We’re particularly partial to the Highlands, with abundant opportunities for hill walking, wildlife watching, and whisky tasting. Here are some of our favorite spots:
Scotland’s capital city Edinburgh (the locals will tell you how to pronounce it correctly) sits atop a series of extinct volcanoes that rise from rolling hills. The city meshes iconic history and culture with striking beauty and a cosmopolitan vibe.
A dynamic array of sights and places beckon visitors, including the world-famous Edinburgh Castle, Old Town Edinburgh with its labyrinth of cobbled streets and hidden courtyards, the orderly New Town with its broad streets and Georgian architecture, and the Lothians, the city’s picturesque rural surroundings with rolling hills, country towns, and historic ruins.
The city’s world-famous Edinburgh Festival of Fringe is the largest arts festival in the world, “defying the norm” since 1947, and taking place for three weeks every August. Each year, thousands of performers take to hundreds of stages all over Edinburgh to present shows for every taste. In 2015 there were 50,459 performances of 3,314 shows in 313 venues!
With its rich, centuries-old literary history, Edinburgh was declared UNESCO’s first “City of Literature.” The designation has inspired the city to creatively promote an enlightened approach to literature at home and across the globe.
The Highlands are, literally, the highest lands in Scotland and the United Kingdom—a vast region of big skies and looming heather-clad mountains. Formed by the action of tectonic plates, the “Highland Boundary Fault,” running from Helensburgh in the southwest in a northeast direction to Stonehaven, separates the country into the Highlands in the north and west and lowlands in the south and east.
Beyond geology and geography, it is the sweeping beauty that comes with the territory that draws travelers: the pristine lochs, wild mountains, small towns, architecture, history, and, of course, the people. Hill walking here is an elevated artform.
Cairngorms National Park, Highlands
Cairngorms National Park is one of two national parks in Scotland and the largest national park in Great Britain. You’ll find a diverse range of landscapes and land uses here (including villages and sheep farms), with lots of open space and welcoming countryside to walk and hike. Trails follow around quiet lochs, to the peaks of treeless mountains, through woodlands of birch and Scottish pines, and across heather moorlands, peatlands, and wetlands.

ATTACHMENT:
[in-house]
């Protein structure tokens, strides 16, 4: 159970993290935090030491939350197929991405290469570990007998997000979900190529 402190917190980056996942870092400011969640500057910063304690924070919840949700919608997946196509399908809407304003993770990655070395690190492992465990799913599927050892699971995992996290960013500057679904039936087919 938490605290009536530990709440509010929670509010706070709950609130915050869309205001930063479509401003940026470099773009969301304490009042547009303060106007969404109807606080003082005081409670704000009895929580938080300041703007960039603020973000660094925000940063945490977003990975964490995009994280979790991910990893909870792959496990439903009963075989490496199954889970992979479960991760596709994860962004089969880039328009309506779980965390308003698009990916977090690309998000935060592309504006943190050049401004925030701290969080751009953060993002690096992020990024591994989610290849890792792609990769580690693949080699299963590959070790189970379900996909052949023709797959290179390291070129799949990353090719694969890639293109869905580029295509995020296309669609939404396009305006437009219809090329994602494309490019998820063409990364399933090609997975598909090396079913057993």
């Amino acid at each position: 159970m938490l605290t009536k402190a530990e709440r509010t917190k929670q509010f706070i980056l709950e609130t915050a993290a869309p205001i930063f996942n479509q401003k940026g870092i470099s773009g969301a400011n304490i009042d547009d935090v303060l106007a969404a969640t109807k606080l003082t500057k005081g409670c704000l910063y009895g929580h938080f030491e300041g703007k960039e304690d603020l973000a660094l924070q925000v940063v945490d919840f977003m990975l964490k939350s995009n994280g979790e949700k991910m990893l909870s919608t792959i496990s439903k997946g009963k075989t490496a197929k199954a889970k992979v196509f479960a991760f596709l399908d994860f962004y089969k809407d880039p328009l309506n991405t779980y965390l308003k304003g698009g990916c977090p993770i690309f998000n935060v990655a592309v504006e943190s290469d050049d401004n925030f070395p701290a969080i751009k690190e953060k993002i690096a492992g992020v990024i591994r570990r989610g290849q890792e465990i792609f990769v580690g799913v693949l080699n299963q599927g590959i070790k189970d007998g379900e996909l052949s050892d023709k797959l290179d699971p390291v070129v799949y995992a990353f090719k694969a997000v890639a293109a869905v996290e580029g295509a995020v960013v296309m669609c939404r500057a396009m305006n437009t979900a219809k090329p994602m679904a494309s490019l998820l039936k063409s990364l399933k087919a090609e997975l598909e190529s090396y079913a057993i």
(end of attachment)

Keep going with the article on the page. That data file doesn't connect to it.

The Cairngorm Mountains are the most massive mountain range in the UK, with Ben Macdui being the tallest peak in the range, at 4,296 feet. You’ll likely see red deer, and the birding can be grand.
Isle of Skye
Isle of Sky – or simply Skye – is the largest and most northern island of the Inner Hebrides, an archipelago that stretches off the west coast of Scotland’s mainland and encompasses 75 small islands, just under half of which are inhabited. The region runs for 50 miles north and south, and includes a series of peninsulas radiating out from a mountainous center. Historically, the archipelago was accessed by ferry, but more recently the Sky Bridge brings people to the area. The Skye Bridge was built in 1995 to offer road access from the mainland, and has had a significant effect on the region over the years. While some were for the bridge, pleased that it would make it easier for people to get to the archipelago, the bridge was also controversial for its environmental impact and cost to build.
There are many towns and villages to explore, including the ferry landing of Armadale on the southern Sleat Peninsula, Isleornsay, once the region’s largest fishing port. The Cuillin mountains dominate the southern half of Skye, and on the north end of Skye lies the Trotternish Peninsula, marked by sheer cliffs, pinnacles, and pillars. Of course, you’ll also find the requisite castles in the area around Skye, six to be exact!